Kids under 6 should keep screen time to a minimum, leading neuropsychologist says

MADRID, Spain — When is the right age for young kids to start watching television? What about for using a tablet or smartphone? A leading neuropsychologist says parents should either put children under the age of six on a strict schedule for screen time or not allow them to use these devices at all.

“Many parents begin to encourage the use of mobile phones and tablets,” explains Dr. Álvaro Bilbao, Ph.D., in a media release. “Rather than moving towards a greater attention span and greater control of the child’s own mind, in my opinion it provokes a delay…It would be like giving an 800 cc motorbike to a child who has just learnt to walk.”

In his book, “Understanding Your Child’s Brain,” Dr. Bilbao uses up-to-date, validated research to back up his points. He highlights the psychological and behavioral risks of letting young children have unlimited access to iPhones and iPads. Attention deficit disorders, addiction, and depression are just a few of them.

The book explains neuroscience in a basic way to best convey how small children think, feel, and behave at the beginning of their lives. For parents, the four key sections in the book are: the fundamentals for understanding child brain development, tools necessary for supporting this growth, how to teach emotional intelligence, and how to strengthen the intellectual brain. Each area of advice conveniently links to a specific brain area and how it develops in children over time.

Children screen time: Toddlers on iPad or tablet
Photo by Jelleke Vanooteghem on Unsplash

Even tech giants avoid screen time

Dr. Bilbao says he has no apps on his phone or tablet for his three children. Even some of the most well-known names in technology, like Bill Gates and Steve Jobs, have said in past interviews that they restricted their children’s screen time.

“Occasionally my children use the mobile phone to look through photos of our holiday…and we do it together. Sometimes we look at a song with them and learn the dance moves, but they don’t play games. We also limit their time in front of the television,” the author says.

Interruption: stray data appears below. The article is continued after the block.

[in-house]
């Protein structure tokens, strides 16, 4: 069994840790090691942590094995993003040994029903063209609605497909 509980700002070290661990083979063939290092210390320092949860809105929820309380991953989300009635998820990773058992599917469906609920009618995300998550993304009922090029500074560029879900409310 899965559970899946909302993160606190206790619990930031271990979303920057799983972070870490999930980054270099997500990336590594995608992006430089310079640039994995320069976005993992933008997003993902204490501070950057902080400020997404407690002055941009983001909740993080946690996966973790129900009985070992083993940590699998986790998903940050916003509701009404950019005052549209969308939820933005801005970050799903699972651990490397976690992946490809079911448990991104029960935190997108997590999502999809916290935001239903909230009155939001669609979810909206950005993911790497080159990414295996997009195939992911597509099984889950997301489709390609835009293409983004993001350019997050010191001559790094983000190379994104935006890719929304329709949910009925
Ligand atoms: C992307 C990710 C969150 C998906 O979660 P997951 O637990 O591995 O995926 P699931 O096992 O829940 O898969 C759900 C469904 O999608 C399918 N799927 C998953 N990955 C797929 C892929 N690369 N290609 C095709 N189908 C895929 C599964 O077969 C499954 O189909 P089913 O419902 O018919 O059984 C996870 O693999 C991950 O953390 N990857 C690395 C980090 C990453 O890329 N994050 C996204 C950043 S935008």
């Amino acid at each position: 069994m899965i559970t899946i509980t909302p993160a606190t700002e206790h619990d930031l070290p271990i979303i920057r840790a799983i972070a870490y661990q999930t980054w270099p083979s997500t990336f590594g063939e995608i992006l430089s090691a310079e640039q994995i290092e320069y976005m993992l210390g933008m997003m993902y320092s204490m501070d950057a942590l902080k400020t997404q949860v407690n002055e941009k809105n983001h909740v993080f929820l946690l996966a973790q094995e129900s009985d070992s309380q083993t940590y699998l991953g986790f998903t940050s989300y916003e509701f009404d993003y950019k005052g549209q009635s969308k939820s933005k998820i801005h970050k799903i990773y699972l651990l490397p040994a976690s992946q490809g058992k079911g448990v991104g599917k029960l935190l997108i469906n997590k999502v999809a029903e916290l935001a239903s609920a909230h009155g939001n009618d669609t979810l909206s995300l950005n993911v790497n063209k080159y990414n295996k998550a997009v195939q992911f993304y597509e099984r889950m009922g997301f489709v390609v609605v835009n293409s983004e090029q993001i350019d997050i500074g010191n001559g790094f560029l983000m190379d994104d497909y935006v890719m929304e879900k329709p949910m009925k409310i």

Dr. Bilbao adds that introducing devices should be a gradual process and only happen once a child has developed enough emotionally and intellectually — which is usually after age six. This recommendation is in line with that of the American Academy of Pediatrics.

However, he sympathizes with parents too, recognizing that it’s often hard to keep kids entertained, and an iPad is an easy fix. The neuropsychologist gives parents some quick tips:

  • Let your kids get bored, it actually unlocks creativity.
  • Don’t shout at a child to establish limits, it can disable their cerebral cortex, which is the part that helps manage limits.
  • Don’t use social rewards as reinforcement, like letting your kid have your keys.
  • Don’t use “trick-punishments,” which can create learned behavior that isn’t healthy, like a lonely child realizing that the only way they will receive attention is when their parents yell at them.

The book also stresses that there’s a detriment to going on the extreme opposite end, too. “Natural” education alternatives with no set rules or structure and unproven programs that promise to turn your child into a genius are just a couple of them.

Bilbao’s main takeaway is that “a genetically modified tomato, which ripens in a few days…., loses the essence of its flavor…a brain that develops under pressure…can lose part of its essence along the way.”

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About the Author

Shyla Cadogan, RD

Shyla Cadogan is a DMV-Based acute care Registered Dietitian. She holds specialized interests in integrative nutrition and communicating nutrition concepts in a nuanced, approachable way.

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